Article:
Maple Syrup Pesto Recipe
INSPIRED BY CANADA
The maple leaf is almost synonymous with Canada, from its image and name to the byproduct of its tree. In terms of the maple leaf image, Canada’s flag shows it big, red, and central. The maple leaf image was also used in 1868 on the coat of arms of both Quebec and Ontario. In terms of the name, “The Maple Leaf Forever” is the title of a Canadian song that became English-speaking Canada’s unofficial anthem. And last but not least, Canada produces about three-quarters of the world’s pure maple syrup.
Maple syrup production began in Canada when indigenous people taught European settlers techniques to harvest sap during the 18th century.
SAVE FOR LATER
Makes 1 3/4 cups
1/4 cup shelled pecans
2 cups peeled and cut raw acorn squash
1/4 cup 100% pure maple syrup
1/4 teaspoon ground nutmeg
1/2 teaspoon ground ginger
1 teaspoon vanilla
Combine all of the ingredients in a food processor. Blend until the desired consistency forms.
If using a mortar and pestle, crush the pecans until a fine crumb forms. Add the acorn squash and mash until smooth. Mix in the remaining ingredients. Mash until the desired consistency forms.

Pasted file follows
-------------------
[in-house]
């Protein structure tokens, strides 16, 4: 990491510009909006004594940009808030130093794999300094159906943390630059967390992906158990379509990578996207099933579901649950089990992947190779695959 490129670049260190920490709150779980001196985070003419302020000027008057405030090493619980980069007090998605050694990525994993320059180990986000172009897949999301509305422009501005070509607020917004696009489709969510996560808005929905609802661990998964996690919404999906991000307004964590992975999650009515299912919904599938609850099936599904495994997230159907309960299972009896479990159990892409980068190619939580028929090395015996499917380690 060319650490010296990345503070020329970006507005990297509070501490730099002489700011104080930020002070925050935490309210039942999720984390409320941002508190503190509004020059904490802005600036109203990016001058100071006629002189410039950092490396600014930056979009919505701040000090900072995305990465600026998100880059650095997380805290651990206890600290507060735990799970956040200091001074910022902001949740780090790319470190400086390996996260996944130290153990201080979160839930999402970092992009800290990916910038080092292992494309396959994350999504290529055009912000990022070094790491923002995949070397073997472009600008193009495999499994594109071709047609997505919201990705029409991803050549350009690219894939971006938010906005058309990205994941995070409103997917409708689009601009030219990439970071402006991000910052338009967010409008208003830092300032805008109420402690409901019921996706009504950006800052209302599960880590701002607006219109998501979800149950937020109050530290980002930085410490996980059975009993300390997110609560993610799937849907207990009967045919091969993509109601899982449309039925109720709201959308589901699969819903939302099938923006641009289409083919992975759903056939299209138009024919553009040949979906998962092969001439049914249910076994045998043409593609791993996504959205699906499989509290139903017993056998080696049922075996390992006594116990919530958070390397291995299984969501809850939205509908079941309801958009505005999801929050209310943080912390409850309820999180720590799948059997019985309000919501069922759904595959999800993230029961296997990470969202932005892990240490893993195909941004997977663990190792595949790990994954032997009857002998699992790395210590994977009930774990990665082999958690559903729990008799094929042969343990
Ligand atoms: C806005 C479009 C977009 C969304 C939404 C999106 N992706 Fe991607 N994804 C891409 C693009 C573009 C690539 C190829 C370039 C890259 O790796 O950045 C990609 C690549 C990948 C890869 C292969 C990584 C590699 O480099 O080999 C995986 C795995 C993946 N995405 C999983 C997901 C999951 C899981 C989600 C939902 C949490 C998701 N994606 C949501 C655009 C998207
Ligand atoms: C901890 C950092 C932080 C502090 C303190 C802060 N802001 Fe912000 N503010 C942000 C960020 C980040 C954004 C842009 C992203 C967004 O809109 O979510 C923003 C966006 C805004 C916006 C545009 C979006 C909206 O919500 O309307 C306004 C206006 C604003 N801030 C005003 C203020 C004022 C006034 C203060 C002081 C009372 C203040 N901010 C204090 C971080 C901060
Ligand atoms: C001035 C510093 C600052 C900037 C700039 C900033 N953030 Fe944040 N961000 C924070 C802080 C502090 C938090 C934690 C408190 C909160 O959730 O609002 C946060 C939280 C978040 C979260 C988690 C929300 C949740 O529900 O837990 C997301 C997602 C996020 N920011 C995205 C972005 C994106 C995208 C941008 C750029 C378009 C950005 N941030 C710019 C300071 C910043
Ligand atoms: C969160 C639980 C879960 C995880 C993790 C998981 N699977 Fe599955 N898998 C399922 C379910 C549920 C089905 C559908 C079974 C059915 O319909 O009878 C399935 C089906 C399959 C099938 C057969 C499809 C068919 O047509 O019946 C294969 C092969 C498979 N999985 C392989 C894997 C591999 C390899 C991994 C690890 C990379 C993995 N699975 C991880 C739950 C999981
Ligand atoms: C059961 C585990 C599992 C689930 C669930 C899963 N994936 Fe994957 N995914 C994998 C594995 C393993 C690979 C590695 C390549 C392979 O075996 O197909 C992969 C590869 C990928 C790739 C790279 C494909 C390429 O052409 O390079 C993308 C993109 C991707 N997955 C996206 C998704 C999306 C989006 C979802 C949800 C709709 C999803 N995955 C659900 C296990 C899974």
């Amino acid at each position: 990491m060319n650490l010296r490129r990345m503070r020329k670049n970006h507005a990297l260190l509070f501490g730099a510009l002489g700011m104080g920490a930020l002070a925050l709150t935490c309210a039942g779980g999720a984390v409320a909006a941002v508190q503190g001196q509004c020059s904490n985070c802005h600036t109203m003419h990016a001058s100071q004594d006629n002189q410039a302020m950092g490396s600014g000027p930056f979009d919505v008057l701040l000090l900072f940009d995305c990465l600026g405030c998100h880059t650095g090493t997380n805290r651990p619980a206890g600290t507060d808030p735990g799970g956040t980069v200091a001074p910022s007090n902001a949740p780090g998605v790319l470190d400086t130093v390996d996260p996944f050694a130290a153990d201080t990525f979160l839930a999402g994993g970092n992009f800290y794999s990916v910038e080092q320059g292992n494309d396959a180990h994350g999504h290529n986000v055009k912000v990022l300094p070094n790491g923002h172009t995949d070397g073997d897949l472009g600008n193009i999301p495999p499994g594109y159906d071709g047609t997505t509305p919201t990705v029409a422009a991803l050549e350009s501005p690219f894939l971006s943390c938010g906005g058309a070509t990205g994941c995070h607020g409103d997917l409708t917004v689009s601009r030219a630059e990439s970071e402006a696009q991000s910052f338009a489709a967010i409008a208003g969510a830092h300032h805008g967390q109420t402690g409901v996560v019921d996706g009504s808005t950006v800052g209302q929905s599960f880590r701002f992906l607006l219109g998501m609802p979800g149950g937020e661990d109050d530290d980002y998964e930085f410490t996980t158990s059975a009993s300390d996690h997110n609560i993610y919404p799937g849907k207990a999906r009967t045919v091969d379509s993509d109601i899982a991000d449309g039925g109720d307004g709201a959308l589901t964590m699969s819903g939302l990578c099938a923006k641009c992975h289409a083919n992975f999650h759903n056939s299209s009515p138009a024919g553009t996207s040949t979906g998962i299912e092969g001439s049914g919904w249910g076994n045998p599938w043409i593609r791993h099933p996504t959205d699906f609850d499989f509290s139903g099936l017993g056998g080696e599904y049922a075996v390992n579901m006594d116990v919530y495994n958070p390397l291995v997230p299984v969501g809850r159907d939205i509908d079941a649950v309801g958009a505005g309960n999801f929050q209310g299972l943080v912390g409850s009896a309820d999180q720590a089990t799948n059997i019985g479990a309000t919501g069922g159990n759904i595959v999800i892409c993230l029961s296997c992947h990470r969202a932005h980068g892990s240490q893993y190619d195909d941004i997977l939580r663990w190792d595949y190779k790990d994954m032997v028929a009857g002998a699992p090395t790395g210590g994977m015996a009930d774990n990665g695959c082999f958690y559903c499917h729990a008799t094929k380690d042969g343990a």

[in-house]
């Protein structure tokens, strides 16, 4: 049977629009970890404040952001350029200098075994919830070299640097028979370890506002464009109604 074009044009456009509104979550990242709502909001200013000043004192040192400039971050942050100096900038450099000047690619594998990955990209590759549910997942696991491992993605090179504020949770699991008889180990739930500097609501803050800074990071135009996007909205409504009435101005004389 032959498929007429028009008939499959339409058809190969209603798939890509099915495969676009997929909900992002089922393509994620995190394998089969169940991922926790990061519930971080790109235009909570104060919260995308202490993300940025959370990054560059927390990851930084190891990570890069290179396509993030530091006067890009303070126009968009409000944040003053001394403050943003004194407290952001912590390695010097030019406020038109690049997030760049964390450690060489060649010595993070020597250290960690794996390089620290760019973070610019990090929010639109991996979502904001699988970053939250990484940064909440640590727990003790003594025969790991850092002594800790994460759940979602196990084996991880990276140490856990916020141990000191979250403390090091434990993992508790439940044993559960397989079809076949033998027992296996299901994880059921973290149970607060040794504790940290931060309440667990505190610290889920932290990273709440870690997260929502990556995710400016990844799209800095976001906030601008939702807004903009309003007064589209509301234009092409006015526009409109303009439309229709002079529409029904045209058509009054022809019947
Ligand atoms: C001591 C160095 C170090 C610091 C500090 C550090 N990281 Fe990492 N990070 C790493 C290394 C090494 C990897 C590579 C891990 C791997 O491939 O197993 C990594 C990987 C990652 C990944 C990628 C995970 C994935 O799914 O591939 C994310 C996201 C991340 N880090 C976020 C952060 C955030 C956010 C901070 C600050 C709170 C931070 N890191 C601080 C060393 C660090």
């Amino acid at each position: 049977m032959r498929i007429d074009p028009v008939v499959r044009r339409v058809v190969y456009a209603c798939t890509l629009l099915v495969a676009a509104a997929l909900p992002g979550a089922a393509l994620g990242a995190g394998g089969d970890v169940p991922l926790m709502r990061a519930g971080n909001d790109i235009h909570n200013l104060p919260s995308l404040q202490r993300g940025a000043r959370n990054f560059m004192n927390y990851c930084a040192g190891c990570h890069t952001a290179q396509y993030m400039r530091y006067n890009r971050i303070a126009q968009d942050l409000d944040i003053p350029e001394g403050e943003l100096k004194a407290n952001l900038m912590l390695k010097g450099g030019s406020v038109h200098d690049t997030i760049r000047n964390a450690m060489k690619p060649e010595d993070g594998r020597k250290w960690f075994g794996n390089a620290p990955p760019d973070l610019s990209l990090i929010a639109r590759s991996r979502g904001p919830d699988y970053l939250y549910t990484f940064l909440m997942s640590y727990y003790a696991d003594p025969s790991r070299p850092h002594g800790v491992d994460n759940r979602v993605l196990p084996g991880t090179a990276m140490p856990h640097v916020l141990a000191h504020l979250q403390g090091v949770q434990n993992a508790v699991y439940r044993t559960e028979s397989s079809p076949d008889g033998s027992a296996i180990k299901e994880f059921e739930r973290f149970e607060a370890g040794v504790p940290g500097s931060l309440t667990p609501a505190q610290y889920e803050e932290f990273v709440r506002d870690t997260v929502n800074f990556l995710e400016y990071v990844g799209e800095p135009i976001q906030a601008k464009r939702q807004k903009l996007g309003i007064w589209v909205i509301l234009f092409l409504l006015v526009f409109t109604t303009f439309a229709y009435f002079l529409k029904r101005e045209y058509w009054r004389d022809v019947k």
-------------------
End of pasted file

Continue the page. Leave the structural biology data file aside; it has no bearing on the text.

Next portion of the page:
Store pesto in an airtight container or jar in the refrigerator for up to one week. Use throughout the week in the next two recipes. Pesto can last in an airtight container in the freezer for up to six months.
Bacon Monkey Bread
In Canada, there’s no such thing as Canadian bacon. The term is used because when there was a shortage of pork in the United Kingdom during the 19th century, pork was imported from Canada. Canadian bacon is made from the lean eye of the loin while other bacon comes from the pig's belly.
One of Canada’s most popular alcoholic drinks pairs rum and maple syrup with mulled wine. This drink, called Caribou, is often served at Quebec’s Winter Carnival. Not too far away, Nova Scotia is considered rum country. Distilling rum actually preceded building ships in this maritime province.